Profile: Riley Crump-Shrouder

By: Vivienne Haldane, Photography by: Vivienne Haldane

Twenty-year-old Riley Crump-Shrouder is in his happy place at work on an excavator in a quarry in Hawke’s Bay

As he deftly works the controls, he’s all concentration, and you can see how proud Doug Brightwell is of his young employee.

"He’s doing well; he’s a natural," Doug says. 

Doug is proud of Riley’s progress as an operator

Riley was diagnosed with cerebral palsy when he was nine months old after being severely injured at birth, but that hasn’t stopped him from doing what he loves — working with heavy machinery.

"Riley has always had an unstoppable attitude," says his mother, Michelle Crump.

He joined Doug at Tikokino Contractors in central Hawke’s Bay 10 months ago and has been working three days a week, under supervision and gaining as much time in the driver’s seat as possible.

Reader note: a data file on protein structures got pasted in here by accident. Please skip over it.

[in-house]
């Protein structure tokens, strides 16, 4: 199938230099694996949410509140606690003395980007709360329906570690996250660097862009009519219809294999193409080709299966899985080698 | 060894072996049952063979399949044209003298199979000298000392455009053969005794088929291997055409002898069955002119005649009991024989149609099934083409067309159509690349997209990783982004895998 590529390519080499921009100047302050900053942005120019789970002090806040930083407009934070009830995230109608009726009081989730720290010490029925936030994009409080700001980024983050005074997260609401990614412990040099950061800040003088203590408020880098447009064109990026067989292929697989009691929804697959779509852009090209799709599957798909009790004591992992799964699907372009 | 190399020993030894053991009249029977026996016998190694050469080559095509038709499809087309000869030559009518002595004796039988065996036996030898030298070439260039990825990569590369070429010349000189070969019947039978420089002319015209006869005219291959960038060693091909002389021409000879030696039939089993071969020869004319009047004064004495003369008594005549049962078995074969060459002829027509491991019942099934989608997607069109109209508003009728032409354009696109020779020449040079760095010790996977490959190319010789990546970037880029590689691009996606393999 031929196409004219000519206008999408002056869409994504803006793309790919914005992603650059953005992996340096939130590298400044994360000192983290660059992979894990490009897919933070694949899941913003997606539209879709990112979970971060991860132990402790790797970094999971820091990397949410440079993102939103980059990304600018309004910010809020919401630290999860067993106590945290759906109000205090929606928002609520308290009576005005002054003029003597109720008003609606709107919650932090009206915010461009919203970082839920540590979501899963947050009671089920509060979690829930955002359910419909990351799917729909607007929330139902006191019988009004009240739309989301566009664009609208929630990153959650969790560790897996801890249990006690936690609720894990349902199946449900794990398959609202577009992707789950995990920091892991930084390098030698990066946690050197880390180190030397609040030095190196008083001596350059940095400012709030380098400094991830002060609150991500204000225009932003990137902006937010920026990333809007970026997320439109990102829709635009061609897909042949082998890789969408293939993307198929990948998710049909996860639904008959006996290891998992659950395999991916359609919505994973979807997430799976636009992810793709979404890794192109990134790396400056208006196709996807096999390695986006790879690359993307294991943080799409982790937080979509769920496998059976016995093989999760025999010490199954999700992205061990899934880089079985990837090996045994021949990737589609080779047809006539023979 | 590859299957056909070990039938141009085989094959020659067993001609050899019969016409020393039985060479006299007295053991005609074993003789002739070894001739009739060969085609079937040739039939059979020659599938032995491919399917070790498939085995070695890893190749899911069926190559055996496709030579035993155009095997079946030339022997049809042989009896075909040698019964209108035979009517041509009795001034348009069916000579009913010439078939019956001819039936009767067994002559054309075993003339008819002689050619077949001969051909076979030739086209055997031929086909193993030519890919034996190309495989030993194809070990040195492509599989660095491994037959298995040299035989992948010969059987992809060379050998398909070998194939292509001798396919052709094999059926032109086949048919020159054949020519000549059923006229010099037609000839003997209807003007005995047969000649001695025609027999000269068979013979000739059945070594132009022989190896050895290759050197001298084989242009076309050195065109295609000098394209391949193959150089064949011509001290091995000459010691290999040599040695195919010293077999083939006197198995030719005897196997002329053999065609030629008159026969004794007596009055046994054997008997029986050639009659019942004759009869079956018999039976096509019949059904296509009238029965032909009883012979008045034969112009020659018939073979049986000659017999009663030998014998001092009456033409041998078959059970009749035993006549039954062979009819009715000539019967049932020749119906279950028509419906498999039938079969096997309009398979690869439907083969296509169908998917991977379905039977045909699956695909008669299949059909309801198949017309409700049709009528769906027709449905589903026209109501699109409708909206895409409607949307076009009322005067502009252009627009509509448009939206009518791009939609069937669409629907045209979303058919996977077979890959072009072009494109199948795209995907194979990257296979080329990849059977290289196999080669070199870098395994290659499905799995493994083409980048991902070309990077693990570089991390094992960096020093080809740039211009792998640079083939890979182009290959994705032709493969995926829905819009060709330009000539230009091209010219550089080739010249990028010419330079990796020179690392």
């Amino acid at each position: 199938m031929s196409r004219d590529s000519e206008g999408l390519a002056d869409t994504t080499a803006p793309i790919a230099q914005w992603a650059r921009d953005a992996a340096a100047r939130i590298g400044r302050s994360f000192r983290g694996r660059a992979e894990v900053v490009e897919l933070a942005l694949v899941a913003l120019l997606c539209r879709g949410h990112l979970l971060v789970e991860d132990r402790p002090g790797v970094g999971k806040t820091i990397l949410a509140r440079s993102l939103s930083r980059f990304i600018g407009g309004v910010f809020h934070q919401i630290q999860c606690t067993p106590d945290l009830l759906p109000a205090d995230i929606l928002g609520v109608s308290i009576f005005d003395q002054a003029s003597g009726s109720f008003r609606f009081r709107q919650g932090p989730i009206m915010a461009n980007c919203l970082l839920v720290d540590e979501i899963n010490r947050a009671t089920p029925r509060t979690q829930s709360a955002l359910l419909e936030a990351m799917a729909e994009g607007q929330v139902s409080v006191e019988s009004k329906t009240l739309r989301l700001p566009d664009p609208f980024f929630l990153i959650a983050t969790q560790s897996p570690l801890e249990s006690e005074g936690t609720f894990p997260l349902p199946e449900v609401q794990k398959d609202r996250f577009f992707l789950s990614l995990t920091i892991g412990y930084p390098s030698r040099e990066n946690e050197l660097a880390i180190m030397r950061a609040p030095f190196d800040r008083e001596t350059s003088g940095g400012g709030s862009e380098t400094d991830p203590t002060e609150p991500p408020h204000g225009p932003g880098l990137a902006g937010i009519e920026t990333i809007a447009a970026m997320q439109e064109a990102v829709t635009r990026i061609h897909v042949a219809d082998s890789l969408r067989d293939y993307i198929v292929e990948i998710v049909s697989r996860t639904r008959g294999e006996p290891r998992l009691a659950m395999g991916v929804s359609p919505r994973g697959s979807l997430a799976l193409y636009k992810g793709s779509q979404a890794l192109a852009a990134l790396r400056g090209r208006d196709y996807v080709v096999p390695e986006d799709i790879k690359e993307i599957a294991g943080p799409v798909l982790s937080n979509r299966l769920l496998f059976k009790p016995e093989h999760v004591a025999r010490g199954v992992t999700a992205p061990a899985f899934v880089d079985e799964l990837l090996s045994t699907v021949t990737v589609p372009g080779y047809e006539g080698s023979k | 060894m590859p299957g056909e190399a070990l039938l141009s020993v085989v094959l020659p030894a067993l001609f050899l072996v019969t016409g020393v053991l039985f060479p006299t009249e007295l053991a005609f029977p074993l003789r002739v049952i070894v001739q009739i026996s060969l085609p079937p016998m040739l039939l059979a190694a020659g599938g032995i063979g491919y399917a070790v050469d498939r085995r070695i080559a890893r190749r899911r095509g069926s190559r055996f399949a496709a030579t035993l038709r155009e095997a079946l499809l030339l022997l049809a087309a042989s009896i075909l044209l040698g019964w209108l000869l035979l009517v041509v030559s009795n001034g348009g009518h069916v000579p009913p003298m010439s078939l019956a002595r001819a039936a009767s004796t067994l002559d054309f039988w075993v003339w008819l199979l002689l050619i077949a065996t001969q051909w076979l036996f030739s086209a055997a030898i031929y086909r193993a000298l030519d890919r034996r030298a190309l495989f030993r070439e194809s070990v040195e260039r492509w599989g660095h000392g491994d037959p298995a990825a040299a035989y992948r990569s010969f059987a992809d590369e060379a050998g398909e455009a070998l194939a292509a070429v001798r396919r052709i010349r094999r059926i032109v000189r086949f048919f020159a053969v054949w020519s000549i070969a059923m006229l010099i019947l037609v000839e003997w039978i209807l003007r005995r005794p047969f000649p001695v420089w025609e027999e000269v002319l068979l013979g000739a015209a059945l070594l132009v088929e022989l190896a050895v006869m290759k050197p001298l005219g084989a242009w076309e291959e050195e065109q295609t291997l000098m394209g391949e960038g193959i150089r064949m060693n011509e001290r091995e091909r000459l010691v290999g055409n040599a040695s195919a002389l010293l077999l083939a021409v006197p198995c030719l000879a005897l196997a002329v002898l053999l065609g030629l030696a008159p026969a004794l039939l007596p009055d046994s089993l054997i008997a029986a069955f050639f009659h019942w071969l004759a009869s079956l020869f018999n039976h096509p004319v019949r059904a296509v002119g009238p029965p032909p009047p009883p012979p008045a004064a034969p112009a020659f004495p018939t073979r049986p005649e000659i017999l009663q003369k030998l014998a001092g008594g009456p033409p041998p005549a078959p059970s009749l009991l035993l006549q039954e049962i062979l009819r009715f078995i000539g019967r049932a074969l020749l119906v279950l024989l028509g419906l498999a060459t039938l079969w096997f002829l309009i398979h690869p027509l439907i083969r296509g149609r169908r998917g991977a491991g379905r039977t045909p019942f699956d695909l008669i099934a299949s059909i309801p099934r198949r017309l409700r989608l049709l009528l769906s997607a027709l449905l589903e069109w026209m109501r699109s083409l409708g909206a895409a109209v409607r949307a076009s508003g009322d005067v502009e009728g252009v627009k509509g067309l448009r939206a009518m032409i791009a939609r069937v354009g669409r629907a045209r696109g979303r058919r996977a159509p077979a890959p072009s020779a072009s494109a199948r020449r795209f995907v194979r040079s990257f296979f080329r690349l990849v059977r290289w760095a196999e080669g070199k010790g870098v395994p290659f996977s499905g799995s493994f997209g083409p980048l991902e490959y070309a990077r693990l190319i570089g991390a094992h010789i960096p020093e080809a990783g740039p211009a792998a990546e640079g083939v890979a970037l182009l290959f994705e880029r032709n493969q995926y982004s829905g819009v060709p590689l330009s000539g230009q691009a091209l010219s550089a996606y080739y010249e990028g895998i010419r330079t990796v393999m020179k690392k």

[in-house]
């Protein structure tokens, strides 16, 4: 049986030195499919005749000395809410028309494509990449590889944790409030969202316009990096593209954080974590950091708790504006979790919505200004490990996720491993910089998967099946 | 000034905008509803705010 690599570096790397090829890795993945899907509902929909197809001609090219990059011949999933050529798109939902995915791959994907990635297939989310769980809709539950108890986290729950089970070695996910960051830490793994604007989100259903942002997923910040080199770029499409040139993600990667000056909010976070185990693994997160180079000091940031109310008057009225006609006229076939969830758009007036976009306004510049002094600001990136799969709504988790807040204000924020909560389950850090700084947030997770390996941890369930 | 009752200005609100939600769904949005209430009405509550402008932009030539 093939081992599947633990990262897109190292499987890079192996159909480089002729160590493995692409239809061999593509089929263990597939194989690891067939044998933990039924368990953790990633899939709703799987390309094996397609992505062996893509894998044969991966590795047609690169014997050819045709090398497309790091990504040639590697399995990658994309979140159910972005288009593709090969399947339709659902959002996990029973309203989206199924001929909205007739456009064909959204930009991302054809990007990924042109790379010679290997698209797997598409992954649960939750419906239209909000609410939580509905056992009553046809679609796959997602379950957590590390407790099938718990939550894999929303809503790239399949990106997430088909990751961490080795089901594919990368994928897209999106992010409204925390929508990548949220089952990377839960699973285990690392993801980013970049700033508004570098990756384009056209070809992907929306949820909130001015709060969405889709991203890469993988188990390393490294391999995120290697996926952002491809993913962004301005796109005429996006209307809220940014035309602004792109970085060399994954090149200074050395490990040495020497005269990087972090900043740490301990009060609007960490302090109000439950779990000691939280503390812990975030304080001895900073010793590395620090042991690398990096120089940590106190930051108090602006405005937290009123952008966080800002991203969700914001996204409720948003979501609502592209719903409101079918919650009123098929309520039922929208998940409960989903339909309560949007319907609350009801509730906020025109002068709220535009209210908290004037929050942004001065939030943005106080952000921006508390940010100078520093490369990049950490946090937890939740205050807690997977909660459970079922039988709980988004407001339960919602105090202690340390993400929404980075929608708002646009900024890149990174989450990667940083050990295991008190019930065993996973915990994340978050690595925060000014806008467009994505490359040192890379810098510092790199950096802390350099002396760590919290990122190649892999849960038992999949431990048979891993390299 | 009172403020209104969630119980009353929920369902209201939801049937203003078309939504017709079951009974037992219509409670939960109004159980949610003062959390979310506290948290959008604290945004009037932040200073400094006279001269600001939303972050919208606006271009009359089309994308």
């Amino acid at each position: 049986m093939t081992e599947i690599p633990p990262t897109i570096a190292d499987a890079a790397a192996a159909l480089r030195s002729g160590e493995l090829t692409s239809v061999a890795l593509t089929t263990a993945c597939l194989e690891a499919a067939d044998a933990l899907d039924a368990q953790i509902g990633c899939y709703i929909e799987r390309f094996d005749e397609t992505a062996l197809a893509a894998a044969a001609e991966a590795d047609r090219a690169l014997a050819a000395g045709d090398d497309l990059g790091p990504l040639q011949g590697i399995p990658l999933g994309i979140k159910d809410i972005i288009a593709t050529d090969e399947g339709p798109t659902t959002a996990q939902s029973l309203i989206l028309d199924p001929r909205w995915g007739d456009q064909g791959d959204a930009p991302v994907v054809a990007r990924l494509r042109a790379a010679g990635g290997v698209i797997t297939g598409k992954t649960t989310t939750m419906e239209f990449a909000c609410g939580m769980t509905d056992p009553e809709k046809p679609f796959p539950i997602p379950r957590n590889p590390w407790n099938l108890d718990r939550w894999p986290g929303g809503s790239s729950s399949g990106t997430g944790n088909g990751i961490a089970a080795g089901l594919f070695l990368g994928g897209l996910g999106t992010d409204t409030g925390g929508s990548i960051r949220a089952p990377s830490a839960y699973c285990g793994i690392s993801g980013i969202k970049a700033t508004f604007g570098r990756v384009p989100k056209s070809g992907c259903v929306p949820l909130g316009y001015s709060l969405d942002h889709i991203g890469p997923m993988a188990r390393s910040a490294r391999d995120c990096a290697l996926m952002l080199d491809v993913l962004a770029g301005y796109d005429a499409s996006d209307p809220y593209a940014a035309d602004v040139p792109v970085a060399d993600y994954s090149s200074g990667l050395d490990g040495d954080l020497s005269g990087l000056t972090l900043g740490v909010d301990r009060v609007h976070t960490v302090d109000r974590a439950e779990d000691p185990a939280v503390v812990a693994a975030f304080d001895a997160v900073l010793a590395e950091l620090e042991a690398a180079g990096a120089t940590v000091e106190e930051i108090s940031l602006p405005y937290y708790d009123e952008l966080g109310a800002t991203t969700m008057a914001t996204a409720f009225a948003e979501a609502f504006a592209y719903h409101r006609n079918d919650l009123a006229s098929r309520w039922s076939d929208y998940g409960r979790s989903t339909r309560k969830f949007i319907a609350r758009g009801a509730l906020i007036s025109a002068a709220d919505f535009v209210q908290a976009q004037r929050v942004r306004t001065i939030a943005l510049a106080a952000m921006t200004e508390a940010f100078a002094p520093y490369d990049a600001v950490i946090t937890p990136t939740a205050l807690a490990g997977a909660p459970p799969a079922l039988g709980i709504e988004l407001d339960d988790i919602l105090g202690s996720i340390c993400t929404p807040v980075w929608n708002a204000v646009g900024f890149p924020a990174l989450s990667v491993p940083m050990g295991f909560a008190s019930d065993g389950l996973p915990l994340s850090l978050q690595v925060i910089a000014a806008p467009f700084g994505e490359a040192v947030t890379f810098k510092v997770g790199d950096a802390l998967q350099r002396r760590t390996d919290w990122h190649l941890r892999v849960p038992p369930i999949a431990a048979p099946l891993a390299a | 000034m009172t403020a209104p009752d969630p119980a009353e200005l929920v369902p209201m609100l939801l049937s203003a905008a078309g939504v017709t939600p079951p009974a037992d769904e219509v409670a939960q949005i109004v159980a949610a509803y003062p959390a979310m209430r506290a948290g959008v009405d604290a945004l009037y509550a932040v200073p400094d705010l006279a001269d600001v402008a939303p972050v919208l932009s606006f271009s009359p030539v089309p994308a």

"Every day Riley shows up for work, he demonstrates his capability. He’s determined, too," says Doug.

Michelle recalls how tough a journey it has been.

"When he was three, doctors told us to go looking for wheelchairs because it was likely he wouldn’t walk. We refused to believe it and searched hard for alternative solutions."

An integral part of the team

Sumitomo SH210LC) stock piling down the river

Riley had some work experience with Mabey Earthworks at Angora Forest for a few weeks and was looking for the next step. At the same time, Doug was looking for a junior operator, saw the Job Search van in town, and stopped in for a chat.

"The guy there mentioned Riley, and we progressed from there," he says.

Doug’s son Joe brought in his 1.5-tonne excavator for Riley to start on.

Being in the industry and around operators all the time, Doug saw he had the knack for it. It gave him the confidence to take Riley on as an apprentice.

"We looked for a mentor, but the guy we had in mind was too busy, so in the end, we said, ‘let’s do it ourselves’, and it’s worked out very well.

"Riley and I have been tied to each other since he started, and then there have been others. When I think he’s getting a little bit sick of me, someone else will step in to help him."